The number of individuals with security clearances rose three percent last year, according to the 2011 Report on Security Clearance Determinations. The report is prepared annually by the Director of National Intelligence and reported to congress, although last year was the first year figures were compiled.
The number of cleared federal employees tops the number of contractors three-to-one, with over 3.5 million cleared federal employees and 1.1 million cleared contractors. The number of cleared contractors actually declined last year, while the number of cleared federal employees rose. The disparity is likely caused by both government insourcing, which has largely leveled off but is still occurring in some offices, as well as a decline in government contracts, as the defense industry braces for sequestration. There continue to be 320,000 clearance holders categorized in the “other” category – as neither government employees or contractors.
The report, obtained by Secrecy News, once again criticizes clearance processing times, noting that it took more than one year for more than 5,000 cases. The report also made clear that difficulty in clearance processing times is not equal across agencies, with the CIA demonstrating by far the highest number of clearances taking more than a year to adjudicate. The CIA had 3,755 cases that took longer than one year to adjudicate. In contrast the Defense Intelligence Agency had the next highest number of 374.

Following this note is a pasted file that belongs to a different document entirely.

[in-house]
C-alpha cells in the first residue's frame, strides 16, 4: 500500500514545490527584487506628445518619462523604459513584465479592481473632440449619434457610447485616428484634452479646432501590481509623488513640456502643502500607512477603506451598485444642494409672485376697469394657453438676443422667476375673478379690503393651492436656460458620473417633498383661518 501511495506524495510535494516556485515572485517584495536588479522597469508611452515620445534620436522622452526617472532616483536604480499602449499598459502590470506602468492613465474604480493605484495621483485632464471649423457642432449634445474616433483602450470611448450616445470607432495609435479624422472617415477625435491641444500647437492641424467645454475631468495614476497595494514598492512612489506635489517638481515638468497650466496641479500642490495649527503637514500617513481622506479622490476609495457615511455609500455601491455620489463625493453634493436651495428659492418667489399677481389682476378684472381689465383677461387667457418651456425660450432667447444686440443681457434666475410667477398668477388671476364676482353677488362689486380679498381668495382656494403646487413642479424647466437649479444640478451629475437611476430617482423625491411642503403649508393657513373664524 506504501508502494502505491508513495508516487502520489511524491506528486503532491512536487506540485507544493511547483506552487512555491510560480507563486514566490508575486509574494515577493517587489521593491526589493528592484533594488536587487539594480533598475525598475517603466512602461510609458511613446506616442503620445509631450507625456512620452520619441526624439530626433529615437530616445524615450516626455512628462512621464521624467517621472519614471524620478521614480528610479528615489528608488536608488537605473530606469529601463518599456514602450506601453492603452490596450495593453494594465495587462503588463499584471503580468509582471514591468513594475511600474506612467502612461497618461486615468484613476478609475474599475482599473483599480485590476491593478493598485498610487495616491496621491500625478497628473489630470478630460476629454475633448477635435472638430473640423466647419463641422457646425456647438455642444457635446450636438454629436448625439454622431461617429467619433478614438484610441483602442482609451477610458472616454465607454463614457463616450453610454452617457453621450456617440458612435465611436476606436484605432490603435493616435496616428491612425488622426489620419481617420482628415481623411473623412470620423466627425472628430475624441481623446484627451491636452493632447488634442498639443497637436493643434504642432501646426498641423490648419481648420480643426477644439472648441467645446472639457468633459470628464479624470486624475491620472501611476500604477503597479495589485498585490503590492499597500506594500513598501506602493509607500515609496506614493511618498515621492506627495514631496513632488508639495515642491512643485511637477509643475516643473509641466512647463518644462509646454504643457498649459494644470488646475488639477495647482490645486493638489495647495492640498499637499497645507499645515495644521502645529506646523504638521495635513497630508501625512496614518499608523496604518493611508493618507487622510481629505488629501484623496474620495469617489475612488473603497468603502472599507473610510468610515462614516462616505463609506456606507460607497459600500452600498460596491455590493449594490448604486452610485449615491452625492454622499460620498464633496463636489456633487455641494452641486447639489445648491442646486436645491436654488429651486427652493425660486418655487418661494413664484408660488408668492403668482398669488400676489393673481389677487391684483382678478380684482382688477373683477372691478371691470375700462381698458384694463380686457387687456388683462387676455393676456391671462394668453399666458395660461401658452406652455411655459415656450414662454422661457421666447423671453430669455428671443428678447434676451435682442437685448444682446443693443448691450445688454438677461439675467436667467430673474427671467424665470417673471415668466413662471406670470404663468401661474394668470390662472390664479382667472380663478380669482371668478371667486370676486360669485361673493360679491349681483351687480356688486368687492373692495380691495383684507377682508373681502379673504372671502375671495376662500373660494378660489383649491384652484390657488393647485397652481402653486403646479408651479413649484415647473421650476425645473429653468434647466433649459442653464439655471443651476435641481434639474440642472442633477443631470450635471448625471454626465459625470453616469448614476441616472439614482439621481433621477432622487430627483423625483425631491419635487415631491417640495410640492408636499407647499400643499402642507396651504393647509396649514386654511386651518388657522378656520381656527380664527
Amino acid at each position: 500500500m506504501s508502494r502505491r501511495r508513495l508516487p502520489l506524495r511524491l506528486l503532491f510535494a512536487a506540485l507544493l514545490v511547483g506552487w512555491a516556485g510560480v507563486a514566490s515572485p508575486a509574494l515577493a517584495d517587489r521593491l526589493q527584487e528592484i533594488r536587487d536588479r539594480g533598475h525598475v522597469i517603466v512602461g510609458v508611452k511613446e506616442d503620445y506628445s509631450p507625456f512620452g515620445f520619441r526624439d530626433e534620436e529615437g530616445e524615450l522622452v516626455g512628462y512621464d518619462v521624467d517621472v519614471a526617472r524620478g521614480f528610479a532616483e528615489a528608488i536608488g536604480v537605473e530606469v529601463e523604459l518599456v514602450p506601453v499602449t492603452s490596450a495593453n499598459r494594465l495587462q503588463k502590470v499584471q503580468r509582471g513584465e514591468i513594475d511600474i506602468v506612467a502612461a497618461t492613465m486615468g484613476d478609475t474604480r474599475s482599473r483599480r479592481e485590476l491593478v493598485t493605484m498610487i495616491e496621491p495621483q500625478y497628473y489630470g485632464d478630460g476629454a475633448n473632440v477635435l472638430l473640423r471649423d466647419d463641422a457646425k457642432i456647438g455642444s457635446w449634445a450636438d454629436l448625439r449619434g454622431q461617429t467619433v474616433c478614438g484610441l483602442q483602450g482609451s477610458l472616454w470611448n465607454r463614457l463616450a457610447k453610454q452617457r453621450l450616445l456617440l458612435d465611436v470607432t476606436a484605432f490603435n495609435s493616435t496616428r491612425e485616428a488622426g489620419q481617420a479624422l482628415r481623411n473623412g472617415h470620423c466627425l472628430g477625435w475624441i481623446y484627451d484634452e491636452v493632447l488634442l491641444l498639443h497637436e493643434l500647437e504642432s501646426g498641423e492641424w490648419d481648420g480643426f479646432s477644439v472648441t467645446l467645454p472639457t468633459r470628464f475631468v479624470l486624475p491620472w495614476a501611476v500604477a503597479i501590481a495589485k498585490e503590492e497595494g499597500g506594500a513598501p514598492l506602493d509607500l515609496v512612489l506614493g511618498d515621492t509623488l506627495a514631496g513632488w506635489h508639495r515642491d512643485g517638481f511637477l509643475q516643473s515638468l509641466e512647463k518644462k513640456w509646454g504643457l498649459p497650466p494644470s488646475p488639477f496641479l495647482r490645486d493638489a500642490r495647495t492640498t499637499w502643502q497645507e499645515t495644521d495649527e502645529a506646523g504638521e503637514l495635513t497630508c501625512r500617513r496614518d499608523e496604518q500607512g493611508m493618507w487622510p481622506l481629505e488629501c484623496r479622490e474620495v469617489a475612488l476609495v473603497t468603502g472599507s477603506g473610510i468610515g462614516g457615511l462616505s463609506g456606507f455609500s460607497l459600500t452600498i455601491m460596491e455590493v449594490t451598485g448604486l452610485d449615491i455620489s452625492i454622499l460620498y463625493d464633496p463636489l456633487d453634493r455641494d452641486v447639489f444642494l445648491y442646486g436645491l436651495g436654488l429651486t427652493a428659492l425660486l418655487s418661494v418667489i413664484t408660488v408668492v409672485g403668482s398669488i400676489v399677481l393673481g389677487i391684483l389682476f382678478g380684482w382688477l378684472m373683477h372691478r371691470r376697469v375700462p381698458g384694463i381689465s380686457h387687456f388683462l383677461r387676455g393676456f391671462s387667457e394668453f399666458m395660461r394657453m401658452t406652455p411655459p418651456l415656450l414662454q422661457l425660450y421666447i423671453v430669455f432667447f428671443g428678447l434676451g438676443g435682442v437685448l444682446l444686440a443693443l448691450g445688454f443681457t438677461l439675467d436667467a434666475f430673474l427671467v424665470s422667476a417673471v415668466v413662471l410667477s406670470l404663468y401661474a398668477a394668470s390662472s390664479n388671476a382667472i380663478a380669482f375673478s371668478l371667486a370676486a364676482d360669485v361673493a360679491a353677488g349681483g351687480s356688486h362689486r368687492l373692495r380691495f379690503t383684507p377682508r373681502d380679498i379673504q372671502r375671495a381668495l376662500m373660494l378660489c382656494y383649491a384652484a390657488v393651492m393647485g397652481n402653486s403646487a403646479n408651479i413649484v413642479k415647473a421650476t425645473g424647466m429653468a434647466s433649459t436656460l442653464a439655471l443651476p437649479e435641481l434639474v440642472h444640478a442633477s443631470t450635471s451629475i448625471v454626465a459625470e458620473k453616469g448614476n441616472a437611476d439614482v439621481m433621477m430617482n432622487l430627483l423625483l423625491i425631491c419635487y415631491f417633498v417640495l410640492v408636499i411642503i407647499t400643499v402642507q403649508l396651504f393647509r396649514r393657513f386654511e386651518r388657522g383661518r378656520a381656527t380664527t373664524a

Among all agencies, those who had clearance processing times of more than a year once again listed financial issues, administrative issues or foreign influence as the top three individual reasons, while “multiple issues” were cited in the majority of delayed adjudications.
The report also gives insight into which agencies have the highest rate of clearance denials. Not surprisingly, the intelligence agencies, including the CIA and NSA, have the highest denial rates, at 5.3 percent and 8 percent, respectively. If you want to hedge your clearance bets, stick with the State Department, or FBI, who have denial rates well under 1 percent.
Lindy Kyzer is the editor of ClearanceJobs.com. She loves cybersecurity, social media, and the U.S. military. Have a conference, tip, or story idea to share? Email firstname.lastname@example.org.